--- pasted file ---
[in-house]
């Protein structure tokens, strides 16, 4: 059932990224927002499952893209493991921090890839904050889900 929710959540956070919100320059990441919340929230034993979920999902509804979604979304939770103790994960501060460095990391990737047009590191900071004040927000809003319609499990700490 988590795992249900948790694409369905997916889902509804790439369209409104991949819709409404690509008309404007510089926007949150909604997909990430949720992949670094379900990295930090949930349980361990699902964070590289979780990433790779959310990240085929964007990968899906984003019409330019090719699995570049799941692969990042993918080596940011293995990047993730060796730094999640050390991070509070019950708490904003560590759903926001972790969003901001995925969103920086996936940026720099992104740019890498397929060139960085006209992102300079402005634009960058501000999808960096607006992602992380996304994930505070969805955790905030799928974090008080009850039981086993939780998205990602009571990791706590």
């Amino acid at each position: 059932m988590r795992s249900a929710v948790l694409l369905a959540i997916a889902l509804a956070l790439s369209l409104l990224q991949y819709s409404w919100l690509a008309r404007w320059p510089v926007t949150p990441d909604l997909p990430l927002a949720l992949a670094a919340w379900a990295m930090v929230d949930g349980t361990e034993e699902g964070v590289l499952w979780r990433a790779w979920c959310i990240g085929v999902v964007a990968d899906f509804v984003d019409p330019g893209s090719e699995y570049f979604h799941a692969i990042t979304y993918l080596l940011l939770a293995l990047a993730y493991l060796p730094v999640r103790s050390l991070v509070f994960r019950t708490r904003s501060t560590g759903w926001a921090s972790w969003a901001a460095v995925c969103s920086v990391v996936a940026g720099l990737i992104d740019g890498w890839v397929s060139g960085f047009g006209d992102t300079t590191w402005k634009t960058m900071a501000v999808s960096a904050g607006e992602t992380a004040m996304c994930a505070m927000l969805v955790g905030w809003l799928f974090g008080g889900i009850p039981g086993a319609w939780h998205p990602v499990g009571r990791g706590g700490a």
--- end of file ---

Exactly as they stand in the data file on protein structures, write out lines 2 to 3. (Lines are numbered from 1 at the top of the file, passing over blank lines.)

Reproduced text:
């Protein structure tokens, strides 16, 4: 059932990224927002499952893209493991921090890839904050889900 929710959540956070919100320059990441919340929230034993979920999902509804979604979304939770103790994960501060460095990391990737047009590191900071004040927000809003319609499990700490 988590795992249900948790694409369905997916889902509804790439369209409104991949819709409404690509008309404007510089926007949150909604997909990430949720992949670094379900990295930090949930349980361990699902964070590289979780990433790779959310990240085929964007990968899906984003019409330019090719699995570049799941692969990042993918080596940011293995990047993730060796730094999640050390991070509070019950708490904003560590759903926001972790969003901001995925969103920086996936940026720099992104740019890498397929060139960085006209992102300079402005634009960058501000999808960096607006992602992380996304994930505070969805955790905030799928974090008080009850039981086993939780998205990602009571990791706590």
């Amino acid at each position: 059932m988590r795992s249900a929710v948790l694409l369905a959540i997916a889902l509804a956070l790439s369209l409104l990224q991949y819709s409404w919100l690509a008309r404007w320059p510089v926007t949150p990441d909604l997909p990430l927002a949720l992949a670094a919340w379900a990295m930090v929230d949930g349980t361990e034993e699902g964070v590289l499952w979780r990433a790779w979920c959310i990240g085929v999902v964007a990968d899906f509804v984003d019409p330019g893209s090719e699995y570049f979604h799941a692969i990042t979304y993918l080596l940011l939770a293995l990047a993730y493991l060796p730094v999640r103790s050390l991070v509070f994960r019950t708490r904003s501060t560590g759903w926001a921090s972790w969003a901001a460095v995925c969103s920086v990391v996936a940026g720099l990737i992104d740019g890498w890839v397929s060139g960085f047009g006209d992102t300079t590191w402005k634009t960058m900071a501000v999808s960096a904050g607006e992602t992380a004040m996304c994930a505070m927000l969805v955790g905030w809003l799928f974090g008080g889900i009850p039981g086993a319609w939780h998205p990602v499990g009571r990791g706590g700490a």